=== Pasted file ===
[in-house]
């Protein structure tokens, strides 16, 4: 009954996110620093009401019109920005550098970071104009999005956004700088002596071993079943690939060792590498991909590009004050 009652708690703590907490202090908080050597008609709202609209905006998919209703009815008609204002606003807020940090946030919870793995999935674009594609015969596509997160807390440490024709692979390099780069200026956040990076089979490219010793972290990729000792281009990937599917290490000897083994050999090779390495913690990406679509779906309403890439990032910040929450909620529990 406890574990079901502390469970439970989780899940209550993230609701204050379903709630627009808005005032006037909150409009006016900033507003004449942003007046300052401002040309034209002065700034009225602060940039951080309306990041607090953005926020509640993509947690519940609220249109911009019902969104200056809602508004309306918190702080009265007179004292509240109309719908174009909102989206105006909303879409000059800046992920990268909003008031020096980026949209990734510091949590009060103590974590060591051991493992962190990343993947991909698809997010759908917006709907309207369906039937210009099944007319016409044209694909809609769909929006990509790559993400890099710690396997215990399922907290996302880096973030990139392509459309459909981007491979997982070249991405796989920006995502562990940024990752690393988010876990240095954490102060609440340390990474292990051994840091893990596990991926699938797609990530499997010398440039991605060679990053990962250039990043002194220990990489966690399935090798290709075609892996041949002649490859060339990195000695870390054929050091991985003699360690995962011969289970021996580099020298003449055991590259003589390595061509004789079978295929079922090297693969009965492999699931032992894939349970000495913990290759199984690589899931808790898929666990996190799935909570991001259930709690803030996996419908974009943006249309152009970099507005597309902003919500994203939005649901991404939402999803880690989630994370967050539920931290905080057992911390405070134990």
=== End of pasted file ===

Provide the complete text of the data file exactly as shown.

[in-house]
């Protein structure tokens, strides 16, 4: 009954996110620093009401019109920005550098970071104009999005956004700088002596071993079943690939060792590498991909590009004050 009652708690703590907490202090908080050597008609709202609209905006998919209703009815008609204002606003807020940090946030919870793995999935674009594609015969596509997160807390440490024709692979390099780069200026956040990076089979490219010793972290990729000792281009990937599917290490000897083994050999090779390495913690990406679509779906309403890439990032910040929450909620529990 406890574990079901502390469970439970989780899940209550993230609701204050379903709630627009808005005032006037909150409009006016900033507003004449942003007046300052401002040309034209002065700034009225602060940039951080309306990041607090953005926020509640993509947690519940609220249109911009019902969104200056809602508004309306918190702080009265007179004292509240109309719908174009909102989206105006909303879409000059800046992920990268909003008031020096980026949209990734510091949590009060103590974590060591051991493992962190990343993947991909698809997010759908917006709907309207369906039937210009099944007319016409044209694909809609769909929006990509790559993400890099710690396997215990399922907290996302880096973030990139392509459309459909981007491979997982070249991405796989920006995502562990940024990752690393988010876990240095954490102060609440340390990474292990051994840091893990596990991926699938797609990530499997010398440039991605060679990053990962250039990043002194220990990489966690399935090798290709075609892996041949002649490859060339990195000695870390054929050091991985003699360690995962011969289970021996580099020298003449055991590259003589390595061509004789079978295929079922090297693969009965492999699931032992894939349970000495913990290759199984690589899931808790898929666990996190799935909570991001259930709690803030996996419908974009943006249309152009970099507005597309902003919500994203939005649901991404939402999803880690989630994370967050539920931290905080057992911390405070134990």